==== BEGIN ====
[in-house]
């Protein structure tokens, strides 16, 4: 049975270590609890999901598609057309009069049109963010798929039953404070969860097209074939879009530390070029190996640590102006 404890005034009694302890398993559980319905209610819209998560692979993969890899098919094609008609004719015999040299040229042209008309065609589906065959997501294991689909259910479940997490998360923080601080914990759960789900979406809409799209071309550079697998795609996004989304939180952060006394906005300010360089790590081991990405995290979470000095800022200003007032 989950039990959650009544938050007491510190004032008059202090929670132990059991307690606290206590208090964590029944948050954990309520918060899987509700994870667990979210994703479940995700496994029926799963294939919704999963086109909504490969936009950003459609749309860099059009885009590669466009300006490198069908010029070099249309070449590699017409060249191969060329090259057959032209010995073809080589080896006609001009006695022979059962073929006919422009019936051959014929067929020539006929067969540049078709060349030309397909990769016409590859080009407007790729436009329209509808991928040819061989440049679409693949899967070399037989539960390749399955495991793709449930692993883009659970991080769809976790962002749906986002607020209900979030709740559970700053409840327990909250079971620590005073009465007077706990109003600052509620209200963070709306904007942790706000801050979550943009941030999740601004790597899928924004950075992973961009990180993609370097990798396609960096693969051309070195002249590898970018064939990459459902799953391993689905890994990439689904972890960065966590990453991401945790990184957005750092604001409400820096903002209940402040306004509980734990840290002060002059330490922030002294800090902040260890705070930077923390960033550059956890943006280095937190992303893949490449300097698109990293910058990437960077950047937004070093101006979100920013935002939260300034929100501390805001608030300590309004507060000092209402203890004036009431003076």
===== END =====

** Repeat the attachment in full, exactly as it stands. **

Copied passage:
[in-house]
């Protein structure tokens, strides 16, 4: 049975270590609890999901598609057309009069049109963010798929039953404070969860097209074939879009530390070029190996640590102006 404890005034009694302890398993559980319905209610819209998560692979993969890899098919094609008609004719015999040299040229042209008309065609589906065959997501294991689909259910479940997490998360923080601080914990759960789900979406809409799209071309550079697998795609996004989304939180952060006394906005300010360089790590081991990405995290979470000095800022200003007032 989950039990959650009544938050007491510190004032008059202090929670132990059991307690606290206590208090964590029944948050954990309520918060899987509700994870667990979210994703479940995700496994029926799963294939919704999963086109909504490969936009950003459609749309860099059009885009590669466009300006490198069908010029070099249309070449590699017409060249191969060329090259057959032209010995073809080589080896006609001009006695022979059962073929006919422009019936051959014929067929020539006929067969540049078709060349030309397909990769016409590859080009407007790729436009329209509808991928040819061989440049679409693949899967070399037989539960390749399955495991793709449930692993883009659970991080769809976790962002749906986002607020209900979030709740559970700053409840327990909250079971620590005073009465007077706990109003600052509620209200963070709306904007942790706000801050979550943009941030999740601004790597899928924004950075992973961009990180993609370097990798396609960096693969051309070195002249590898970018064939990459459902799953391993689905890994990439689904972890960065966590990453991401945790990184957005750092604001409400820096903002209940402040306004509980734990840290002060002059330490922030002294800090902040260890705070930077923390960033550059956890943006280095937190992303893949490449300097698109990293910058990437960077950047937004070093101006979100920013935002939260300034929100501390805001608030300590309004507060000092209402203890004036009431003076």